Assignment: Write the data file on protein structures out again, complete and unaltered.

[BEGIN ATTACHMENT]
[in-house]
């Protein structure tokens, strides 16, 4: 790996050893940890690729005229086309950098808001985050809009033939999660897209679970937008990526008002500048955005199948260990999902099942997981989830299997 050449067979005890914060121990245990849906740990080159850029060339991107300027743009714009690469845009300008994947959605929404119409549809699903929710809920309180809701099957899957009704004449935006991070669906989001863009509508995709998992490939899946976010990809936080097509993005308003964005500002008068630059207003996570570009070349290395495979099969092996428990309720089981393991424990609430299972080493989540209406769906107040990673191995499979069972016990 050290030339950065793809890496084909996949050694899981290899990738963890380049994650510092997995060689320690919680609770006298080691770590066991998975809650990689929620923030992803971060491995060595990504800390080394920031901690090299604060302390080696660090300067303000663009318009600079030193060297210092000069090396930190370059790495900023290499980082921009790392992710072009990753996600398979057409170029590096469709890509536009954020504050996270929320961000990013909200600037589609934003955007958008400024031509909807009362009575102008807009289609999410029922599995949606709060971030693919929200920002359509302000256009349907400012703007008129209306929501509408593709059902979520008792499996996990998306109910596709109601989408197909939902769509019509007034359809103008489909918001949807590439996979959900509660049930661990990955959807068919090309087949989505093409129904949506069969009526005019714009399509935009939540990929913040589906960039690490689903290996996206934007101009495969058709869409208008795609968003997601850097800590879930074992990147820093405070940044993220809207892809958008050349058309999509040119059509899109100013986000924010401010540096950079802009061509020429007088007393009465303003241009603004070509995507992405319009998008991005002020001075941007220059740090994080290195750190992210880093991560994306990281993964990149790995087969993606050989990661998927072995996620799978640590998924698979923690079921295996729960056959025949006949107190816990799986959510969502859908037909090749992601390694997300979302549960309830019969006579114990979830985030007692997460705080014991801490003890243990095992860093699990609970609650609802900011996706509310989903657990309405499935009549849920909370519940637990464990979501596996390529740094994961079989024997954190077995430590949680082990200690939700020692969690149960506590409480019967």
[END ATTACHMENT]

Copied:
[in-house]
């Protein structure tokens, strides 16, 4: 790996050893940890690729005229086309950098808001985050809009033939999660897209679970937008990526008002500048955005199948260990999902099942997981989830299997 050449067979005890914060121990245990849906740990080159850029060339991107300027743009714009690469845009300008994947959605929404119409549809699903929710809920309180809701099957899957009704004449935006991070669906989001863009509508995709998992490939899946976010990809936080097509993005308003964005500002008068630059207003996570570009070349290395495979099969092996428990309720089981393991424990609430299972080493989540209406769906107040990673191995499979069972016990 050290030339950065793809890496084909996949050694899981290899990738963890380049994650510092997995060689320690919680609770006298080691770590066991998975809650990689929620923030992803971060491995060595990504800390080394920031901690090299604060302390080696660090300067303000663009318009600079030193060297210092000069090396930190370059790495900023290499980082921009790392992710072009990753996600398979057409170029590096469709890509536009954020504050996270929320961000990013909200600037589609934003955007958008400024031509909807009362009575102008807009289609999410029922599995949606709060971030693919929200920002359509302000256009349907400012703007008129209306929501509408593709059902979520008792499996996990998306109910596709109601989408197909939902769509019509007034359809103008489909918001949807590439996979959900509660049930661990990955959807068919090309087949989505093409129904949506069969009526005019714009399509935009939540990929913040589906960039690490689903290996996206934007101009495969058709869409208008795609968003997601850097800590879930074992990147820093405070940044993220809207892809958008050349058309999509040119059509899109100013986000924010401010540096950079802009061509020429007088007393009465303003241009603004070509995507992405319009998008991005002020001075941007220059740090994080290195750190992210880093991560994306990281993964990149790995087969993606050989990661998927072995996620799978640590998924698979923690079921295996729960056959025949006949107190816990799986959510969502859908037909090749992601390694997300979302549960309830019969006579114990979830985030007692997460705080014991801490003890243990095992860093699990609970609650609802900011996706509310989903657990309405499935009549849920909370519940637990464990979501596996390529740094994961079989024997954190077995430590949680082990200690939700020692969690149960506590409480019967």